The term Heurige refers to both the final harvests of the season and also the local tavern where the harvested fruit is enjoyed. It’s a true institution at the heart of Viennese gastronomy. These welcoming and rustic meeting places are present in one form or another throughout the hills which surround the city, but we specifically advise you to visit the village of Grinzing.
Mount Leopoldsberg is one of the favorite places for Vienna residents. These lusciously green hiking paths, just a few miles from the city allow you to escape for a few hours and enjoy the local nature. In clear weather, it’s possible to watch the sun rise over Vienna. A unique moment which will become unforgettable.
Anyone who has already been to Vienna will know about the Prater, but few tourists risk discovering this enormous park, a true paradise of pleasure. The “green lung” of the city offers over 8 miles of footpaths and gives you the feeling of being at one with nature. Shaded forests, large expanses of water and vast meadows, and more. An enjoyable place for all ages, whether you’re visiting by yourself or with your family.
The Museum of Illusions will make you second guess your perception of reality and allow you to experience interactive exhibits. You won't believe your eyes!. And unlike most museums, photos are allowed. And in fact, encouraged! A thrilling experience which is bound to surprise you.
Coffee grains arrived in Vienna in the 17th century, giving birth to a unique tradition. The local people of Vienna have established these moments spent in cafés into a true way of life. You can experience the tradition by entering the majestic halls of the different historic cafés of the city, the very place where a number of literary and musical masterpieces were created. Even today, sitting down at a table is still the best way to immerse yourself into the atmosphere which reigns in the Austrian capital.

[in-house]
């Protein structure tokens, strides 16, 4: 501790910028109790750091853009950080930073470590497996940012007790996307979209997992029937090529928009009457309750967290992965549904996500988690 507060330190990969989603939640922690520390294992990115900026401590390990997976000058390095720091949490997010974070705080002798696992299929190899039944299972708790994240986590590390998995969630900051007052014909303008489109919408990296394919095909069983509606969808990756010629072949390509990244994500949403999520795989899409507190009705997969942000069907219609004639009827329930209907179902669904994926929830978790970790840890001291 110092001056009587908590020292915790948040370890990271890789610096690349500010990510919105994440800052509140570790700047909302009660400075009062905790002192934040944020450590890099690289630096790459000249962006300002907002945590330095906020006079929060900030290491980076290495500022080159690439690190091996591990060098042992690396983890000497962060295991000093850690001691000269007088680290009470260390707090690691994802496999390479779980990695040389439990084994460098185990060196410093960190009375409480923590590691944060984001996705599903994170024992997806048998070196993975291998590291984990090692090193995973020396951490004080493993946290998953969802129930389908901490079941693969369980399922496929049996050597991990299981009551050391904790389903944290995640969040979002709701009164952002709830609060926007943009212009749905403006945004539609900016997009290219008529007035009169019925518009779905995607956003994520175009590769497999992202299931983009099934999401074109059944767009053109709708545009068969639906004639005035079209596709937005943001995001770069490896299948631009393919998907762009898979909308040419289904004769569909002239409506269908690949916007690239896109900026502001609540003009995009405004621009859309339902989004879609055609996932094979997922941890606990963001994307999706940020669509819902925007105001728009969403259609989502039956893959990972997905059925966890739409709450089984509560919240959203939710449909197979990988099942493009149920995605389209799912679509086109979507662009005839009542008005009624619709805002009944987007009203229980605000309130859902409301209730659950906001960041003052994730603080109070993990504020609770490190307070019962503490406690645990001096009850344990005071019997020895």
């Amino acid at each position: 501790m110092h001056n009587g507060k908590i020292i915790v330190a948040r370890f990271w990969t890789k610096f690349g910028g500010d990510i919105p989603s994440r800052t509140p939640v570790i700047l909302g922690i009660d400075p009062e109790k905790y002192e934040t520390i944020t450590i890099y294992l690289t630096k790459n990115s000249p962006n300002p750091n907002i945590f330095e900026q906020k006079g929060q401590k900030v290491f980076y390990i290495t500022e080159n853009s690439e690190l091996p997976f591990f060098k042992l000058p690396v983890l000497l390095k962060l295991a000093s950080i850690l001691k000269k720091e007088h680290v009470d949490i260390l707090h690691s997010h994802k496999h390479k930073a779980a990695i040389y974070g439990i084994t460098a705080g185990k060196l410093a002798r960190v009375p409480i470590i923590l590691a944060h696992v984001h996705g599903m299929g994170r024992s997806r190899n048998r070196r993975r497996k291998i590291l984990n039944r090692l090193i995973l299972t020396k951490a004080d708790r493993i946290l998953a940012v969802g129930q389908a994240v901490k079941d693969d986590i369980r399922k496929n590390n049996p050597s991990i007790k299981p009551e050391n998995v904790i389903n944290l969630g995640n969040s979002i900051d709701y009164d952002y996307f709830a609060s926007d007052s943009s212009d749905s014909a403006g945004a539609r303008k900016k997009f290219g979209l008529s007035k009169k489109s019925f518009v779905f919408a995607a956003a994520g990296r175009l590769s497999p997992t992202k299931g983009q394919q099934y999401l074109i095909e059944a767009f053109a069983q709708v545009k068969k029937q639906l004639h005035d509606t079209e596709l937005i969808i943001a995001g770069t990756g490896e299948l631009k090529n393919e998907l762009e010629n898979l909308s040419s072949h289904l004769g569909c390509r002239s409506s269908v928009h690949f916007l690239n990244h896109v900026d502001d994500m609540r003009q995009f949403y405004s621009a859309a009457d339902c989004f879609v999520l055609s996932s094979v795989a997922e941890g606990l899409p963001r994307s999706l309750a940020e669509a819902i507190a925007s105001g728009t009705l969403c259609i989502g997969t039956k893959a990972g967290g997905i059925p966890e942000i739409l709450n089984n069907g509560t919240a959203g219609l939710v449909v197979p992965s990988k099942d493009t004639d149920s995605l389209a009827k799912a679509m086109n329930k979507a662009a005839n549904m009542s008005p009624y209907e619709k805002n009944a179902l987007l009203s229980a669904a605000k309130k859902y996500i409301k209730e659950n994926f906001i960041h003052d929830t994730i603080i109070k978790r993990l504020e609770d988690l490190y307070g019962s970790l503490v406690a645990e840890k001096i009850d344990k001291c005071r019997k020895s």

A magnificent baroque architectural building complex comprised of two distinct palaces, the palace-garden was the summer residence of Prince Eugène de Savoie in the 18th century. The Upper Belvedere houses one of the most important collections of Austrian art works, featuring the masters of the Viennese Secession Egon Schiele and Klimt, whose famous painting of The Kiss simply has to be seen. Visiting the Upper Belvedere, you can really appreciate the architecture of the buildings, their interiors decorated with marble, gildings and grotesques, as well as the gardens and the mirror pool in which the palace is reflected.
What would Vienna be without music? A real institution within the Ring, Staatsoper opera house gave the city the musical quality that has been its trademark since the 18th century. Since opening in 1869 with Mozart’s opera Don Giovanni, the opera house has alternated between the likes of Gustav Mahler, Karl Böhm, and Herbert von Karajan. Every year, the traditional Opera Ball gathers prominent personalities together on the dance floor of the concert hall.
With architectural lines undulating on multicolored facades, and asymmetric windows with vegetation emerging from all sides, this is the original Hundertwasser House. Designed by the visionary artist Hundertwasser in collaboration with the architect Joseph Krawina, this collection of 52 apartments was built between 1983 and 1985. Located at Kegelgasse 34-38, taking the short detour to this building is sure to make an impression!
Visiting Stephansdom, a magnificent Gothic cathedral dating from the 12th century, is a must when staying in Vienna. Climb the 343 steps to the Tümerstube for its breathtaking views across the city. Another point of particular interest regarding the cathedral is the Pummerin, the largest bell to still be in use in Austria, which weighs some 20 tonnes. Lastly, the interior combines multiple styles to stylish effect. The high altar is a masterpiece not to be missed.